tagged w/ influenza
Immunologists expressed concern Friday about the “dangerous” work of scientists in China who created a hybrid bird flu virus that can spread in the air between guinea pigs, and now lives in a lab freezer.Immunologists expressed concern Friday about the “dangerous” work of... more
CHINESE officials have revealed they are struggling to source the cause of the deadly H7N9 virus, as two more people have died from the new strain of avian influenza – bringing the total number of deaths to 16.
The latest victims were from the commercial capital of Shanghai, where the majority of the 77 cases have been found, according to local reports.
Because the source of the infection has not been effectively controlled, it is possible that the number of cases of infections could continue to rise, China's National Health and Family Planning Commission warned.
Zeng Guang, the chief scientist in charge of epidemiology at the China Disease Prevention and Control Centre (CDPCC), has said about 40 percent of the victims have no clear history of poultry exposure.
"How did these people get infected? It's a mystery," Zeng said.
Human-to-human spread of the virus has not been confirmed, but samples have tested positive in some birds in poultry markets that remain the focus of investigations by China and the U.N.'s Food and Agriculture Organization (FAO).
The exact source of infection remains unknown
How did these people get infected? It's a mystery
Zeng Guang, chief scientist
The panic over bird flu has caused many Chinese to shun eating chicken for fear of catching the virus.
China's poultry sector has recorded losses of more than 10 billion yuan (£1.0bn) since reports emerged of the new strain two weeks ago, an official at the country's National Poultry Industry Association said.
Authorities have slaughtered thousands of birds and closed live poultry markets in Shanghai and Beijing in an attempt to reduce the rate of human infection.
As fears have heightened over the possibility of a pandemic, an international team of flu experts will go to China this week to help with investigations into the virus, the World Health Organization (WHO) revealed.
China said on Sunday the virus had spread outside the Yangtze River delta region in eastern China, with cases reported in the capital Beijing and the central province of Henan.
Experts have said the deadly strain is still evolving, making it hard for scientists to predict how dangerous it might become.
Influenza experts say the H7N9 strain is probably still swapping genes with other strains, seeking to select ones that might make it fitter.
If it succeeds, the world could be facing the threat of a deadly flu pandemic, scientists fear.
Genetic analyses has also shown the virus – which before March had never been seen in humans – has already acquired some mutations that make it more likely be able to spread between mammals, and more able to spark a human pandemic, scientists revealed.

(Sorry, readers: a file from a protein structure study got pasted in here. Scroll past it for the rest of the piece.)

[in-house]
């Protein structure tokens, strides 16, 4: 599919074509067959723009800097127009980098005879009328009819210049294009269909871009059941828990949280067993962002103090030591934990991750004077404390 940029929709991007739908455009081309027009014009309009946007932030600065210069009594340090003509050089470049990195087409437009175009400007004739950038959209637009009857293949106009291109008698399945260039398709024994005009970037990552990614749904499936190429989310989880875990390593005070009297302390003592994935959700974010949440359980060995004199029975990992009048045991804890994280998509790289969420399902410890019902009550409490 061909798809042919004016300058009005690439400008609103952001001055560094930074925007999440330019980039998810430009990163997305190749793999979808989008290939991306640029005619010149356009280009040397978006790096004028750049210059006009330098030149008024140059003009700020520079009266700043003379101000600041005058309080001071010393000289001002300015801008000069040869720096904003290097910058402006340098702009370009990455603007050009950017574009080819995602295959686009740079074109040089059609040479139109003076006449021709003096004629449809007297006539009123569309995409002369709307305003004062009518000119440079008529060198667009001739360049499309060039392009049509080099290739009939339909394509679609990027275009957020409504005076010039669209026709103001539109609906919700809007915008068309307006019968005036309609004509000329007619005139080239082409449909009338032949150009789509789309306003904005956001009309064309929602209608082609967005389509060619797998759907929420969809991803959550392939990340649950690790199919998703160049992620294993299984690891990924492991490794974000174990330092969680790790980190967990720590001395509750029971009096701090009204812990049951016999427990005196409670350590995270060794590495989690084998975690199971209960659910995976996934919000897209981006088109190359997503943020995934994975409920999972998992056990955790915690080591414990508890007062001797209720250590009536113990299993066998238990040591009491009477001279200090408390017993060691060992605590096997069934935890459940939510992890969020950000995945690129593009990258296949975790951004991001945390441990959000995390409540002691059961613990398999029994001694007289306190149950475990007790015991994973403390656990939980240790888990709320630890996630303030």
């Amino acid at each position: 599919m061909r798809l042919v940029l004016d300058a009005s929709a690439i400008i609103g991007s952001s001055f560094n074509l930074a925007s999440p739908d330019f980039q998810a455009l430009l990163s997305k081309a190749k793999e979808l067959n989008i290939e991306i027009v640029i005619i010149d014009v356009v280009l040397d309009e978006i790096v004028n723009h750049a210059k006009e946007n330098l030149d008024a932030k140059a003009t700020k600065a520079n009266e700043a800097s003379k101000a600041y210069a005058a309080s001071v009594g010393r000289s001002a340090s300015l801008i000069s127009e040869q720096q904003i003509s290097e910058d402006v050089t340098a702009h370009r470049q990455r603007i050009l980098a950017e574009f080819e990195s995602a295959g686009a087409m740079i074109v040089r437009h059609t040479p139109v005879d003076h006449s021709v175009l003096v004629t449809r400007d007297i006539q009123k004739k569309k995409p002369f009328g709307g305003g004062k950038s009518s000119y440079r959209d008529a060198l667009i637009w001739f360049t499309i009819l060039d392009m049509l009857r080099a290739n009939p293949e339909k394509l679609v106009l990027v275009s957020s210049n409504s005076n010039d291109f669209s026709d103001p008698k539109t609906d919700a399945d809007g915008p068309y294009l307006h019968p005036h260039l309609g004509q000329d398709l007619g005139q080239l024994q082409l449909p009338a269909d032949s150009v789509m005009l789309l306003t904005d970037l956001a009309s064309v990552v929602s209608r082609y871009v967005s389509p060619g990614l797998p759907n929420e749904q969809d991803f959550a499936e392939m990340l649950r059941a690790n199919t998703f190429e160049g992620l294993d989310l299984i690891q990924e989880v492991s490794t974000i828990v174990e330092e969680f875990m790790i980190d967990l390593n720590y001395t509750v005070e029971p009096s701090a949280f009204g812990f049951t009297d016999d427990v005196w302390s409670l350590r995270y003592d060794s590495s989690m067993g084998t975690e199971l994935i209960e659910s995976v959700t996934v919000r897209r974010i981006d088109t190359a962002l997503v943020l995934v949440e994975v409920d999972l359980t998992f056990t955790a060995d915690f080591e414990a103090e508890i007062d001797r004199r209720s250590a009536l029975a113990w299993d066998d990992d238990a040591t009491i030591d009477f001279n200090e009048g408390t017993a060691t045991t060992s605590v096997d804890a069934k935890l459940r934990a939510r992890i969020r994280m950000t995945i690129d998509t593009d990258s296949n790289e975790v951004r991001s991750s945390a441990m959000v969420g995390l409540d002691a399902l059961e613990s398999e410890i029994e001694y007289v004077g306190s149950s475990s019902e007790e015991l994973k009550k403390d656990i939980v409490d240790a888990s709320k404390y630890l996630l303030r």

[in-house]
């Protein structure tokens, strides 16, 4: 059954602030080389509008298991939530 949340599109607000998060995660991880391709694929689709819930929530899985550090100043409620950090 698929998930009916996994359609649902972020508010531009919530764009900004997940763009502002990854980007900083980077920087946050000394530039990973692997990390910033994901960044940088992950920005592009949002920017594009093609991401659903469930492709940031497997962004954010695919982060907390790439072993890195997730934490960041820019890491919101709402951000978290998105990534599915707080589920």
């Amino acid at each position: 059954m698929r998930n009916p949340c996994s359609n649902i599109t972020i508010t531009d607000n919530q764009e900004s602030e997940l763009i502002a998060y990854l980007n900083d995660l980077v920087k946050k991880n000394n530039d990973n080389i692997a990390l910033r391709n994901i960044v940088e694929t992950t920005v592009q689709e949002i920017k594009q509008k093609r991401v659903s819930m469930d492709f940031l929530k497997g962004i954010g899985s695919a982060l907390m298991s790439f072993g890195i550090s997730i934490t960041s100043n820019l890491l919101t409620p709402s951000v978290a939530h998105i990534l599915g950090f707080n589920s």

A study in the online journal Eurosurveillance by leading flu experts Yoshihiro Kawaoka of the University of Wisconsin and Masato Tashiro at the National Institute of Infectious Diseases in Tokyo, said the H7N9 sequences "possess several characteristic features of mammalian influenza viruses, which are likely to contribute to their ability to infect humans".
These features, the scientists wrote, "raise concerns regarding their pandemic potential".
The virus had previously only been found in people direcly exposed to poultry
Elsewhere, bird flu has been discovered at a poultry farm in Suffolk, according to environment agency Defra.
The outbreak was confirmed at the Bernard Matthews farm but Defra said initial tests were negative for the H5 and H7 strains which are potentially lethal for humans.
However, movement restrictions are in place at the farm and further tests are due to be carried out.
A company spokesman said: "Bernard Matthews can confirm that Defra have undertaken tests for avian influenza on one of its farms following notification by the company after some birds showed signs of ill health over the weekend."
A Defra spokesman said: "We are awaiting further laboratory test results from an on-going investigation into suspect avian disease at a premises in the South East.
"The premises remains under restriction pending further results.
"Public Health England are aware and are ready to take the necessary action pending further test results."CHINESE officials have revealed they are struggling to source the cause of the deadly... more
With the flu season ramping up, many are looking to vaccination as a "preventive" approach. Those who abstain are often accused of being uneducated, or worse, socially irresponsible. Nothing could be further from the truth.
As it presently stands, it is not sound medical science, but primarily economic and political motivation which generates the immense pressure behind mass participation in the annual ritual of flu vaccination.With the flu season ramping up, many are looking to vaccination as a... more
Getting a flu shot each year is the best way to protect you from the flu. The American Pharmacists Association wants you know that getting a vaccine is as easy as visiting your local pharmacist. Stop in or log on to Pharmacist.com/FluShot for information.Getting a flu shot each year is the best way to protect you from the flu. The American... more
Chickens genetically modified to prevent them spreading bird flu have been produced by researchers at the Universities of Cambridge and Edinburgh.
link: http://www.sciencedaily.com/releases/2011/01/110113141601.htmChickens genetically modified to prevent them spreading bird flu have been produced by... more